The Spanish supreme court’s deeply unjust verdict, handing out harsh prison sentences to nine Catalan government and civil society leaders for organising a peaceful referendum on self-determination in Catalonia, is for many the sign of a country slipping towards authoritarianism and away from western European-style democracy. But truth be told, for us Basques, this kind of behaviour is nothing new.
For years Spain was able to disguise its undemocratic nature under the cloak of the “fight against Basque terrorism”. Denial and rejection of the political nature of the armed conflict in the Basque Country became quite easy to them, especially after 9/11. The line was that there was not a political problem in Spain, just a criminal one. “Spain is a democracy”, they used to tell us. “Everything is possible without violence” was the repeated mantra. We still remember the words of Spanish home secretary Alfredro P Rubalcaba: “They must decide: bombs or votes.”
Yet when some of us in the pro independence Basque movement began down the difficult path to convince those who still believed in violence to continue our struggle for self determination by peaceful and democratic means, we were arrested and sentenced to lengthy jail terms. The truth is that Basque violence ended not thanks to Spanish government efforts – but in spite of its obstacles and obstruction. (Don’t misunderstand me: many wrongs were done by the Basque side, many things that should never have happened, did. We have acknowledged our share of the blame for what was wrongly done by both sides during years of violence). My arrest was 10 years before the Catalan politicians were convicted of Sedition, and it was only after we had served our prison term that the European Court on Human Rights ruled our trial had been unfair (it was the second time in my person the ECHR convicted Spain). The same could easily happen to the Catalans. The fact the Spanish state still holds more than 240 Basque political prisoners in jail despite ETA ending its armed campaign in 2011 shows their lack of interest in a lasting peace.
The verdict against the Catalan pro-independence leadership for organising a democratic and peaceful referendum, and the subsequent violence the Spanish police are using against peaceful Catalan demonstrations show us what we always knew: the Spanish state is uninterested in democracy and will use violence to conceal its undemocratic nature. This is why they play up, and at times instigate, violence in the region – the Spanish media and courts have even started talking about “terrorism” in the Catalan case. Spain will not hesitate to use this lie. Its government would love to transform Catalans’ legitimate and peaceful demand for self-determination into violence. That is what their police and military forces have been trying to do the last few days with their violent tactics.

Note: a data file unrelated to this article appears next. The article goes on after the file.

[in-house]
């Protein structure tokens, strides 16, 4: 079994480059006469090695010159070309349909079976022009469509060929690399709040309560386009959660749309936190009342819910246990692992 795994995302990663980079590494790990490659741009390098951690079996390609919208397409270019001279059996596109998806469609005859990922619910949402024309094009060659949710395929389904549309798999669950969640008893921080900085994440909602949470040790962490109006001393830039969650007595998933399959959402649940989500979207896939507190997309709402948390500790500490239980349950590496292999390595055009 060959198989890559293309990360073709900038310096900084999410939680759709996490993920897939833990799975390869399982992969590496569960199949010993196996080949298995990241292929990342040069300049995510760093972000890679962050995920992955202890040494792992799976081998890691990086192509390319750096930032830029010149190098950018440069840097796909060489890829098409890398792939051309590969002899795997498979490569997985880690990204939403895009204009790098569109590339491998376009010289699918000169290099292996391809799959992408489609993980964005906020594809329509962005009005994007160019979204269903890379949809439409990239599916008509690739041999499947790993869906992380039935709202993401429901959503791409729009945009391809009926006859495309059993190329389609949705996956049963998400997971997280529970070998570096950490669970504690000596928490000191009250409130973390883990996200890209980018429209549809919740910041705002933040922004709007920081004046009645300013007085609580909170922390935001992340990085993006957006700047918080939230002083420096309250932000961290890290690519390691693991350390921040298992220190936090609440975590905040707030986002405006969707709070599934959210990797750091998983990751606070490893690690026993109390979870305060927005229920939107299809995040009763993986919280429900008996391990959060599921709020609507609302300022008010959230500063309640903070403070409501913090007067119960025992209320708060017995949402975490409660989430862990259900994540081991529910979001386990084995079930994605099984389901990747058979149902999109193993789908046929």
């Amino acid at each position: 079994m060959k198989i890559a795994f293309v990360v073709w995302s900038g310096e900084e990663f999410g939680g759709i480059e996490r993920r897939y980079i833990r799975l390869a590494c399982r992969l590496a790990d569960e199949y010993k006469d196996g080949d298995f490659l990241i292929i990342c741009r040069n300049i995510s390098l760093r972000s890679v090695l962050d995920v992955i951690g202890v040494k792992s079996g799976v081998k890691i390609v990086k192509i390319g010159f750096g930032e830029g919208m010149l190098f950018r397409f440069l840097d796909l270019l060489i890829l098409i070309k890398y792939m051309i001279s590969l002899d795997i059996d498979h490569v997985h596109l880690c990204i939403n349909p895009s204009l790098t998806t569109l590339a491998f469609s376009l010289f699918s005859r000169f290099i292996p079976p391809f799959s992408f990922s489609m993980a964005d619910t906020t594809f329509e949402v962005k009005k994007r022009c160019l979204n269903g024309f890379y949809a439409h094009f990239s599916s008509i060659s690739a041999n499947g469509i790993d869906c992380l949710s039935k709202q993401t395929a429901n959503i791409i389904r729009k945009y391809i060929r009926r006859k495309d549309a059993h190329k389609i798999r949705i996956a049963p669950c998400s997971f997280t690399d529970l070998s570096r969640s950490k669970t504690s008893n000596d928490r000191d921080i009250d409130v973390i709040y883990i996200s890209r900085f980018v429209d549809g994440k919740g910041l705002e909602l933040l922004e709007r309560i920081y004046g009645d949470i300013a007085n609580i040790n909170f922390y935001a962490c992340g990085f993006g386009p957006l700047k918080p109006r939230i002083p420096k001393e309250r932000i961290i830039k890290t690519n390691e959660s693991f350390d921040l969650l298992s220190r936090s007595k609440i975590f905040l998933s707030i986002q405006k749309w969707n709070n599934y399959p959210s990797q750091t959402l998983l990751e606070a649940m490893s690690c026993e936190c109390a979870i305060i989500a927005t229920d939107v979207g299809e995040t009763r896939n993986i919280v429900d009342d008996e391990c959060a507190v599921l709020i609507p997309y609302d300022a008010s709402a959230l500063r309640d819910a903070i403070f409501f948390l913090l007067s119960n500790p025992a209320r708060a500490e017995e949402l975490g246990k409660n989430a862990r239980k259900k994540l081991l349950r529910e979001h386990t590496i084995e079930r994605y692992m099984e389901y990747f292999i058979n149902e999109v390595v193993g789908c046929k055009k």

Fortunately, the Catalan nationalist movement is committed to peace. As we are in the Basque Country. We know that our “force of reason” is stronger than their “reason of force”. But at the same time we both are completely committed to achieving our fundamental democratic rights. Because it is time to complete the unfinished business of the Spanish fake transition. There will not be real democracy in Spain until its plurinational character is recognised, just as in the UK or Canada.
The Catalan and Basque demands for democracy will increase and a time of uncertainty will come. We shall see whether the Spanish State is capable of solving the unfinished business of the fake transition and become a truly plurinational democracy, recognizing the right to self determination, or finally implodes and gives birth to new democratic Republics.
Rather predictably the Kingdom of Spain is going in the opposite direction: the direction of authoritarianism, counter-reform, the recentralisation of powers and responding to democratic demands with an iron fist. All this gives wings to the fascist extreme right. History shows us where this leads.
Repression, imprisonment, and centralisation will not work. Like in most similar cases around the world there is no lasting solution to this kind of conflict without dialogue. Like in the north of Ireland, Scotland or Quebec, the only way to solve those tensions is through democracy. And anyone with a bit of political sense knows that to solve the Catalan issue there is a need to engage with legitimate Catalan representatives. A policy of repression with no talks and no negotiation is unnacceptable.
All the while European institutions and states look the other way. A change in policy from the Spanish state requires international admonishment, . Yet at the moment all we see is blind loyalty to Spain so as to maintain internal stability within the bloc. This conflict can only be resolved internationally – European institutions and states should raise their voices in favour of a negotiated solution, before is too late.